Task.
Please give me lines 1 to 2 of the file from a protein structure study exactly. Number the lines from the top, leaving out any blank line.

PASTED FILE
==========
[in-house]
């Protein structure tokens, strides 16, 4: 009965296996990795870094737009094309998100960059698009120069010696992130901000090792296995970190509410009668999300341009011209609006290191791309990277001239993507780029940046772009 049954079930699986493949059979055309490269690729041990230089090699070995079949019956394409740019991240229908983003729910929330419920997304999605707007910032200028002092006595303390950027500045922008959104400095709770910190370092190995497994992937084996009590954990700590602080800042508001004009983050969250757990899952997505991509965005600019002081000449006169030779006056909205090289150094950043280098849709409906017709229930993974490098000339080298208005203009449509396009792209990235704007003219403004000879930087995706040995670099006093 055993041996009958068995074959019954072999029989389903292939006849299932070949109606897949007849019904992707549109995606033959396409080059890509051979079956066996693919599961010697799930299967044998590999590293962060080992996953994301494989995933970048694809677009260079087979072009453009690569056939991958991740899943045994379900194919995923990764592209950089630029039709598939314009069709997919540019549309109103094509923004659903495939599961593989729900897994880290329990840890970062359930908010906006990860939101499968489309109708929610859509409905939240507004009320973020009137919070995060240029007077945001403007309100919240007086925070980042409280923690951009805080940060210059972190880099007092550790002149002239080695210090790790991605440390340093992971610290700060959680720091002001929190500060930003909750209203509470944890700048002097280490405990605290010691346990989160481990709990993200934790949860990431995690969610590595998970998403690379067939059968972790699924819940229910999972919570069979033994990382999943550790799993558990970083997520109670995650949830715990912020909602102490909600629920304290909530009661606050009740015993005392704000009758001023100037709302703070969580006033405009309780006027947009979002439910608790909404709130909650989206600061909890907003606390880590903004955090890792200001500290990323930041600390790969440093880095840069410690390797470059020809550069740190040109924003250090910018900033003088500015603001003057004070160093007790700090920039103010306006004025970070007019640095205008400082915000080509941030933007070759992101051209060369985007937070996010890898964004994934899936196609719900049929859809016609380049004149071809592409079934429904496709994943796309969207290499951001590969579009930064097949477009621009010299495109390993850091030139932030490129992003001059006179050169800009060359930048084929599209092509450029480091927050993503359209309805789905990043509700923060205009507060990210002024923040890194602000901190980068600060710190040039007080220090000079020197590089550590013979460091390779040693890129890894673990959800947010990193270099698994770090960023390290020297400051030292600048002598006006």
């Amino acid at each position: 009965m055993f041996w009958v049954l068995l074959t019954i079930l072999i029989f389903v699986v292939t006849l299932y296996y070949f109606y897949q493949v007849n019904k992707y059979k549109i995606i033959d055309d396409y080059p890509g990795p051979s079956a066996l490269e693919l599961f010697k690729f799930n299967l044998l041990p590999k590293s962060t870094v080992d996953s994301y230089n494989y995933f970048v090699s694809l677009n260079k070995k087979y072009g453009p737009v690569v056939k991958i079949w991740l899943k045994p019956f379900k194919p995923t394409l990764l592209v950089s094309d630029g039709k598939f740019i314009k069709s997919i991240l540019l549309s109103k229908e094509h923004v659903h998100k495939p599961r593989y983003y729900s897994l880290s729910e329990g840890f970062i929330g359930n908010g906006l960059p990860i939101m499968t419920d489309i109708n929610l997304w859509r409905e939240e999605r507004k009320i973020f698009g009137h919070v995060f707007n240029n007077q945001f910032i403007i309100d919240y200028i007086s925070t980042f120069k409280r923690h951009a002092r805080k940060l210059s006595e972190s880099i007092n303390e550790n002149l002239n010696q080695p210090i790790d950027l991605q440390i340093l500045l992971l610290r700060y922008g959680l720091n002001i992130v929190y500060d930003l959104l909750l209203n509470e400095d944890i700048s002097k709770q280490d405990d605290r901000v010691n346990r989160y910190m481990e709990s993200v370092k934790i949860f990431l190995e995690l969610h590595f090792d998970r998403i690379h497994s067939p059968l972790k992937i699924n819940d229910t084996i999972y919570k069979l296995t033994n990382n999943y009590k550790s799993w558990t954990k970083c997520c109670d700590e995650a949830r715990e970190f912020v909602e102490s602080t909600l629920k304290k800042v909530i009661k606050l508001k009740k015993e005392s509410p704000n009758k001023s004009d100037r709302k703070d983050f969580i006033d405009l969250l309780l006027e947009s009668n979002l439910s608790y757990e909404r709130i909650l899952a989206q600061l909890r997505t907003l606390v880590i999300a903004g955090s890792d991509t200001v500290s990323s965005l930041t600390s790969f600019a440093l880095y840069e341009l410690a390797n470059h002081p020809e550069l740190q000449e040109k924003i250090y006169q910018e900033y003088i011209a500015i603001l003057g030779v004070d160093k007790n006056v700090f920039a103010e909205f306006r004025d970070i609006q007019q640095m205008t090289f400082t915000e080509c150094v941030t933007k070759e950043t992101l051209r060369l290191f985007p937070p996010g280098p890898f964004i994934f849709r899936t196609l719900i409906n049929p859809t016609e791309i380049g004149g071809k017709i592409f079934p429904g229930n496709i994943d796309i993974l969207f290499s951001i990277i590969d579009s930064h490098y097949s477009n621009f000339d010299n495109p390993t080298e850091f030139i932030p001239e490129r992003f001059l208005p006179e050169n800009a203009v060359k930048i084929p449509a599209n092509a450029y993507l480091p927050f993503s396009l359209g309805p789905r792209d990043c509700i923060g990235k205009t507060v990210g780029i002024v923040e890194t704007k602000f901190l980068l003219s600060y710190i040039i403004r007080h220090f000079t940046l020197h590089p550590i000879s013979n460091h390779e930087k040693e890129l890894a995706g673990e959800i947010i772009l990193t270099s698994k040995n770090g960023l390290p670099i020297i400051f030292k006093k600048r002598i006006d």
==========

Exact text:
[in-house]
């Protein structure tokens, strides 16, 4: 009965296996990795870094737009094309998100960059698009120069010696992130901000090792296995970190509410009668999300341009011209609006290191791309990277001239993507780029940046772009 049954079930699986493949059979055309490269690729041990230089090699070995079949019956394409740019991240229908983003729910929330419920997304999605707007910032200028002092006595303390950027500045922008959104400095709770910190370092190995497994992937084996009590954990700590602080800042508001004009983050969250757990899952997505991509965005600019002081000449006169030779006056909205090289150094950043280098849709409906017709229930993974490098000339080298208005203009449509396009792209990235704007003219403004000879930087995706040995670099006093 055993041996009958068995074959019954072999029989389903292939006849299932070949109606897949007849019904992707549109995606033959396409080059890509051979079956066996693919599961010697799930299967044998590999590293962060080992996953994301494989995933970048694809677009260079087979072009453009690569056939991958991740899943045994379900194919995923990764592209950089630029039709598939314009069709997919540019549309109103094509923004659903495939599961593989729900897994880290329990840890970062359930908010906006990860939101499968489309109708929610859509409905939240507004009320973020009137919070995060240029007077945001403007309100919240007086925070980042409280923690951009805080940060210059972190880099007092550790002149002239080695210090790790991605440390340093992971610290700060959680720091002001929190500060930003909750209203509470944890700048002097280490405990605290010691346990989160481990709990993200934790949860990431995690969610590595998970998403690379067939059968972790699924819940229910999972919570069979033994990382999943550790799993558990970083997520109670995650949830715990912020909602102490909600629920304290909530009661606050009740015993005392704000009758001023100037709302703070969580006033405009309780006027947009979002439910608790909404709130909650989206600061909890907003606390880590903004955090890792200001500290990323930041600390790969440093880095840069410690390797470059020809550069740190040109924003250090910018900033003088500015603001003057004070160093007790700090920039103010306006004025970070007019640095205008400082915000080509941030933007070759992101051209060369985007937070996010890898964004994934899936196609719900049929859809016609380049004149071809592409079934429904496709994943796309969207290499951001590969579009930064097949477009621009010299495109390993850091030139932030490129992003001059006179050169800009060359930048084929599209092509450029480091927050993503359209309805789905990043509700923060205009507060990210002024923040890194602000901190980068600060710190040039007080220090000079020197590089550590013979460091390779040693890129890894673990959800947010990193270099698994770090960023390290020297400051030292600048002598006006």